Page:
Fantastic stuff! The photo collection we have on Jennisons is pretty extensive to start with but it blows me away how more and more pics just keep on turning up, let alone more than 50 photos in one go!!!!!!! Thanks very much for sharing them with us by posting them on this thread jenno
Post by pidgeoncoop on Nov 19, 2015 23:07:58 GMT 10
Cobber, from the patent documents Jennison has posted I got the impression that these vans started in 1935, maybe 1936. Dad set out on his 6 month caravan journey in March 1937. (You can read his journal on my website at wepidgeon.com/pidgeonpost/?cat=59 - need to scroll down about three pages to get to the beginning) I imagine that he bought the van in 1936 in preparation for the trip but have not found any reference to this in his archives.
Thanks everyone for the kind words - it's great to see this stuff is appreciated.
Last Edit: Aug 10, 2017 0:02:06 GMT 10 by Don Ricardo: Turned the website link into a hyperlink for easier access
Going back to that Jennison pop top lookalike I posted at the end of page one on this thread, I have been asked if there are any interior photos of it, so I took some.
This is the wardrobe and bench along the off side wall opposite the door.
The bench has room underneath for stuff and has the sink on top (you did notice the faucet didn't you ? )
To the right of the doorway is a cupboard.
With a couple of draws.
The van is covered with Masonite, this is looking toward the rear of the van
And this is towards the front
You will notice the seat across the front, the back of which lifts up to become a bunk for a small child ( or two ). The woman who has fond memories of this van when she was a small child has told me her parents and three children spent many wonderful holidays in this van. The parents bed is across the rear of the van.
That's it....... I tend to doubt that THE Mr. Jennison would build something this rough even as a prototype, but on the other hand why would anybody else bother to build a Jennison lookalike ?
Post by Don Ricardo on Oct 24, 2020 12:01:58 GMT 10
Stimulated by Oldboats post about his uncle Henry Young's connection with John Jennison through Nomad caravans here, I thought I'd try and post some of information relating to Jennison and Nomad.
One of the great things about John Jennison is that, unlike many other people in the caravan industry in the 1930's, he included photos of his caravans in his advertisements. The following adverts for Jennison 'Road Cruiser' and 'Caravan Cruiser' caravans published from 1936 to 1939 demonstrate what I think was the quite amazing development in his caravan designs in a relatively short three or four year period.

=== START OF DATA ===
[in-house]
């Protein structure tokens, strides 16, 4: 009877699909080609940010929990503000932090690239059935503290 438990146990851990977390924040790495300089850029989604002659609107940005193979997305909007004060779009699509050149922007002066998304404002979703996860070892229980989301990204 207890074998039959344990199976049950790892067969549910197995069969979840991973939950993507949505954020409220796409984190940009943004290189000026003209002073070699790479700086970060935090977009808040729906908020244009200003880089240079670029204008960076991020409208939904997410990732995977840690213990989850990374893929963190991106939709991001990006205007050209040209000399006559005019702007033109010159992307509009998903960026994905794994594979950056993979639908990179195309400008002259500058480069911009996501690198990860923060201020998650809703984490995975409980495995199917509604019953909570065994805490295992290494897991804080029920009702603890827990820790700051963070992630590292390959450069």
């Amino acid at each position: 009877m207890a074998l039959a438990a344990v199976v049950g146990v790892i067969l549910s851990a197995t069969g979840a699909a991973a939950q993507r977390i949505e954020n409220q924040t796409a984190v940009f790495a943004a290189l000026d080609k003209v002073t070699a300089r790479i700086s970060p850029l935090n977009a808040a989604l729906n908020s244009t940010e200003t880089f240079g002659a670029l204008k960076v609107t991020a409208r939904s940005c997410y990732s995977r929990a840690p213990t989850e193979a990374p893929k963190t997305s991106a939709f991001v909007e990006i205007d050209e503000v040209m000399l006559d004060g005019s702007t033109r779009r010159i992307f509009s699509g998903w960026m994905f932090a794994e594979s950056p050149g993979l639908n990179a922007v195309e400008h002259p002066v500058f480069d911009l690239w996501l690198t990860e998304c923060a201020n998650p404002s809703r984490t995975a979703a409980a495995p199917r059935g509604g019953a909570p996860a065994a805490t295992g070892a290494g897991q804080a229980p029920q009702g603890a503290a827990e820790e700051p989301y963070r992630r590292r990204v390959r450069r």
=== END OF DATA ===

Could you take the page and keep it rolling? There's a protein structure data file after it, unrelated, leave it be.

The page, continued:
This photograph of the Jennison Road Cruiser with the telescopic roof was used to illustrate an article on caravanning published in the Sydney Daily Telegraph on Friday, 2 December 1936 (page 15). The full article can be found here.
This model is the innovative 'pop-top' caravan that Jennison began developing in Adelaide in 1934 and then began manufacturing in Sydney. It was this model that Jennison was still advertising in the Sydney Truth on Sunday, 9 May 1937 (page 10), but note that it is now called the 'Supreme "Jennison" Caravan Cruiser' rather than the 'Road Cruiser':
However, by November 1937 Jennison was offering a rather different full-height caravan with a rigid roof and lantern roof. This advert was published in the Daily Telegraph on Friday, 19 November 1937 (page 20):
A few things to note from this advert. First, although the rigid roof 'Supreme Jennison Caravan Cruiser' pictured in the advert was a 15 ft model, it was also available in 10 ft, 12 ft and 18 ft sizes, and the range provided 2, 3, 4 and 6 berth vans. Second, the advert also refers to the telescopic roof Jennison which was still available. And third, in addition to the Jennison factory at Parraween Street, Cremorne Junction, the new caravans could be inspected at the showrooms of D Pilcher & Co, and that Larke, Neave & Carter were distributors, suggesting that Jennison was building up a distribution network. Both D Pilcher & Co and Larke, Neave & Carter were Chevrolet agents in Sydney.
By 1938 there was a further design development shown in this advert published in the Daily Telegraph on Friday, 10 June 1938 (page 16):